Textures are typically some kind of noise or bitmap. There's a variety of ways to achieve the effect in Photoshop, Illustrator and using CSS.
If you want to keep things to CSS as much as possible, then you'll probably still have to use a bitmap images and use the
background) property as part of your element style. The texture image may not need to be too big, because you can repeat it horizontally and vertically, and use it in conjunction with other CSS properties.
If you'd like a texture or noise as part of a gradient, then you're almost always better off just baking it into a bitmap image. Again, it could be tiled horizontally or vertically, so you may only need a ~10px wide image.
Btw, both the examples you've posted look like they're built in Photoshop or something similar, not CSS (I could be wrong though — do you have links to the source?).
Is one method (css/or whole image) better suited for mobile?
That's actually a fairly difficult question to answer, because there's many factors at play. Images will typically be larger in file size, but render faster. CSS can be incredibly slow and take up more ram if you have many shadow and inner effects. But, CSS scales as you zoom in, which means things get rerendered at size. That's great news, until you zoom in really far and MobileSafari crashes because it's using too much RAM (happens all the time with SVGs on iOS).
* Rerenders at size as you zoom in on MobileSafari.
* Can be smaller (in terms of file size), which means it'll download faster over 3G etc.
* Can take up a lot more RAM and is more prone to crash browsers.
* Can be a hassle to design (creation is often less visual than creating images).
* Requires support in browsers for certain features.
* Less control over rendering (gradient dithering etc).
* Total control over how things look.
* Images always look the same, because they're prerendered.
* Far less likely to crash browsers due to memory usage.
* Extra work and CSS required if you want to support higher DPI displays (usually two sets of images).
* Typically slower to download, because files are bigger.
Could you link to a quality source for these small bitmaps?
If you just want some noise, you can create a Photoshop document and apply the noise filter. There's a few different ways you could make it work, but it'll depend on the exact situation you're after. You may wish to create a white Photoshop document, fill it with a lot of noise (Filter > Noise > Add Noise), then make the layer mostly transparent (5% opacity?), and save for web. That way it can be applied on top of another colour and it'll add texture.
Is there a pure CSS method of achieving this noise effect?
Nope. Noise isn't part of the CSS spec. You can embed images into your CSS file though. Here's an example of that:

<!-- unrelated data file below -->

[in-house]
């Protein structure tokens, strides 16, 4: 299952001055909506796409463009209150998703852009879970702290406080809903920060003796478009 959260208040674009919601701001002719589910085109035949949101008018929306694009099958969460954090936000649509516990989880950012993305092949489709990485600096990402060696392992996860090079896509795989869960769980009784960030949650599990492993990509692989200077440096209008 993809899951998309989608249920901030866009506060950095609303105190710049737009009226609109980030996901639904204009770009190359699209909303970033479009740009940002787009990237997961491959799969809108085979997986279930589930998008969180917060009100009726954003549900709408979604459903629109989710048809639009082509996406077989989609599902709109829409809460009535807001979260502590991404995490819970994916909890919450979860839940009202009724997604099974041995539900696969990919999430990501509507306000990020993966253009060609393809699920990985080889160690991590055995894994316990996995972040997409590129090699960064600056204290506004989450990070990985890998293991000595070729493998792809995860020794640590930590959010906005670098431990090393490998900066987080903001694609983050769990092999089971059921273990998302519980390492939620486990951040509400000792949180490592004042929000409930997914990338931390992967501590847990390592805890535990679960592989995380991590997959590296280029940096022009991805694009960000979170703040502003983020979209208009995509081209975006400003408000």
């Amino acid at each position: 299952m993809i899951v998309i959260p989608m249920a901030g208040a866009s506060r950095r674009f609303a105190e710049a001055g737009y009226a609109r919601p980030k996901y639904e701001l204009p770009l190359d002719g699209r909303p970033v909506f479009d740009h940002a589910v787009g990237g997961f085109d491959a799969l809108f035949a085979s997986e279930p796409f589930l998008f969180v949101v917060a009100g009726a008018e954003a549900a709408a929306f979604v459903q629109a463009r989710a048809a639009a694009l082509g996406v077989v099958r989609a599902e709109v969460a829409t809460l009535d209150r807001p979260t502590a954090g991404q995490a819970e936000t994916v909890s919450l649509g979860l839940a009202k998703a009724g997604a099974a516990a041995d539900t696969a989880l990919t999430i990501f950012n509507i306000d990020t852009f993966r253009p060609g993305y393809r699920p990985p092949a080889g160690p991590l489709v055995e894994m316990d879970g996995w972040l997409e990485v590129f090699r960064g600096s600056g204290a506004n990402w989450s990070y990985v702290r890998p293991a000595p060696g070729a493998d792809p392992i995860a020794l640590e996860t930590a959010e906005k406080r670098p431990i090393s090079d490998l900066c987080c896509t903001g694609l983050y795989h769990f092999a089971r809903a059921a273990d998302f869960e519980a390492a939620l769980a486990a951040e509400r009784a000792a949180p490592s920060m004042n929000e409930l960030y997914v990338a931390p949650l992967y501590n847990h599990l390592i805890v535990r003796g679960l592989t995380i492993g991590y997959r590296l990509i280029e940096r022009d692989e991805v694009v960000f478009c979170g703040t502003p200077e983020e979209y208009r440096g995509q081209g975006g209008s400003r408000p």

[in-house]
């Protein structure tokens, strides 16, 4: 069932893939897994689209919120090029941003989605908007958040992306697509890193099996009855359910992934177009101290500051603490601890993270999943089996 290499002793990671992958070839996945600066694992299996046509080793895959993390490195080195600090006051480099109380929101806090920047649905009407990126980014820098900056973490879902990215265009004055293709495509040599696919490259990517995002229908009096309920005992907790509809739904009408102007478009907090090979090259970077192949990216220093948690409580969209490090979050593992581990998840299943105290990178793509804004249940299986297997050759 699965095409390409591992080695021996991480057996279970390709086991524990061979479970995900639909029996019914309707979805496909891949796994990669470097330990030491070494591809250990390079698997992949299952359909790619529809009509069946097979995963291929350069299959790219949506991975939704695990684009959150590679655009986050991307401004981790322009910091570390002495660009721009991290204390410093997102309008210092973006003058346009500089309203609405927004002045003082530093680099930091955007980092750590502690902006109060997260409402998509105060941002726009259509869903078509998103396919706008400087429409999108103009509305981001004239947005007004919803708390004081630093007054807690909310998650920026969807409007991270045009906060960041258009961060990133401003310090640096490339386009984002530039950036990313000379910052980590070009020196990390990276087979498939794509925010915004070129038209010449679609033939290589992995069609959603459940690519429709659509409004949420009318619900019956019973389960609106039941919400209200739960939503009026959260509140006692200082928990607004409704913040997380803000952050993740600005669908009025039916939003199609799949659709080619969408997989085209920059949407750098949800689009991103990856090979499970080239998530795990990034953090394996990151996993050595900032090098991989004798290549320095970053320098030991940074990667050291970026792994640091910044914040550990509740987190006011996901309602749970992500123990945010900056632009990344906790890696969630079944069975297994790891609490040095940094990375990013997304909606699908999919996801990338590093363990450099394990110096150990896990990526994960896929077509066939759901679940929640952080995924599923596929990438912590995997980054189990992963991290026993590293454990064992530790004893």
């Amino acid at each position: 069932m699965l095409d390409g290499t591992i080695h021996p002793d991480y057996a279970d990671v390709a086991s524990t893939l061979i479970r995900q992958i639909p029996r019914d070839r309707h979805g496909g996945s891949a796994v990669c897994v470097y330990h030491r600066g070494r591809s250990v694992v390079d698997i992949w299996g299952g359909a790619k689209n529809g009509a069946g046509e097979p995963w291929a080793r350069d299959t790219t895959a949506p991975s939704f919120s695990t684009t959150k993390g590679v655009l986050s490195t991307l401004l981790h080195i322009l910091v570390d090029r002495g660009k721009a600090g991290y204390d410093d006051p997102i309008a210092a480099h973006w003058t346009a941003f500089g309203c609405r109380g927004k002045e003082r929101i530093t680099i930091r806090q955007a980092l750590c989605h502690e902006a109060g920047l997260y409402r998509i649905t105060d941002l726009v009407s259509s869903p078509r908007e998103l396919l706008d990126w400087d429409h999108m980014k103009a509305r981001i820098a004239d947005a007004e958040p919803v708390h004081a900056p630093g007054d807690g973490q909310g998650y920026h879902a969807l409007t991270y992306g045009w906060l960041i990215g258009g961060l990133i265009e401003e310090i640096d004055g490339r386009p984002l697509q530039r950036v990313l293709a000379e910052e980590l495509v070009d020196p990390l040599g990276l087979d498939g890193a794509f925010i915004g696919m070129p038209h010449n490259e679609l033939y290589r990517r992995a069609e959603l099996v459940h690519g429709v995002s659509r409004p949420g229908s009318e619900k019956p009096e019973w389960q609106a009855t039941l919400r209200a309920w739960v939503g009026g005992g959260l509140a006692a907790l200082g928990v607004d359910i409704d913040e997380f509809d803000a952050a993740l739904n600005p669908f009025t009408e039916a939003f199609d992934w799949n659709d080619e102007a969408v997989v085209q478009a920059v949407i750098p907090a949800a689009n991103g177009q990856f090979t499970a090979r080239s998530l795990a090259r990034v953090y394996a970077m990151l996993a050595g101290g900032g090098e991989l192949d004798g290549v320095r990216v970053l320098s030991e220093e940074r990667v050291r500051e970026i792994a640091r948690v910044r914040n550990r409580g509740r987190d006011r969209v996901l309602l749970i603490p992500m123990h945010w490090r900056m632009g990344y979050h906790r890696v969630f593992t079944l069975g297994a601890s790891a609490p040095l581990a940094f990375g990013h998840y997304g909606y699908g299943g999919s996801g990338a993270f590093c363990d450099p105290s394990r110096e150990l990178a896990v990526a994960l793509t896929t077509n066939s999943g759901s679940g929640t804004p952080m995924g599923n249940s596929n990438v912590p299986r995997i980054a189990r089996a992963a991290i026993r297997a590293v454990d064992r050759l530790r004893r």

This page may also be of interest:
There's a few ways to use images that can stretch to different widths and heights, repeating middle sections. CSS3's
border-image is worth being familiar with — it can let you create fast, flexible divs and buttons that are styled with images.
You mentioned the CSS transformations have a much heavier toll on RAM. Is this a 1 off price to pay when the layout is initially rendered?
Elements drawn in CSS often need lots of buffers, compositing and masking (shadows, inset shadows, gradients, rounded corners etc). These are typically only done once, but it seems like things can be redrawn if they go off screen and come back on (if the user scrolls or if the divs move). It's probably not a simple question to answer, and the results may change from browser to browser.
(I assume you're just talking about elements created in CSS, rather than the actual CSS transform property, which is something different. Slightly related: I've noticed that CSS transform and CSS animation typically doesn't rerender, meaning it's fast, doesn't use more RAM and can pixelate if scaled up too much.)
This is a hard one to answer, in a low ram environment how cautious should I be about adding another div to my project.
You should probably be fine. :) My comments about low memory relate to zooming all the way in on web pages with a few big CSS elements or SVG (vector) images on Retina device. We have a simple website with some very simple SVGs and zooming in crashes almost every time on an iPad.
(assuming no crazy css transformation or excessive box shadowing) Should I think that every div makes an impact? or every 10? or 100?
box-shadow can have a huge impact on performance. Be very careful with it, especially on large elements. You're probably going to have to do your own testing when it comes to performance. Adding another 10 divs shouldn't have much impact, but it depends what's in them, how big they are and how they're styled.
Slightly related: Here's a great talk on CSS performance tuning.
A talk on some problems solved related to CSS Performance at GitHub. The talk was given at CSS Dev Conference in Honolulu, HI 2012.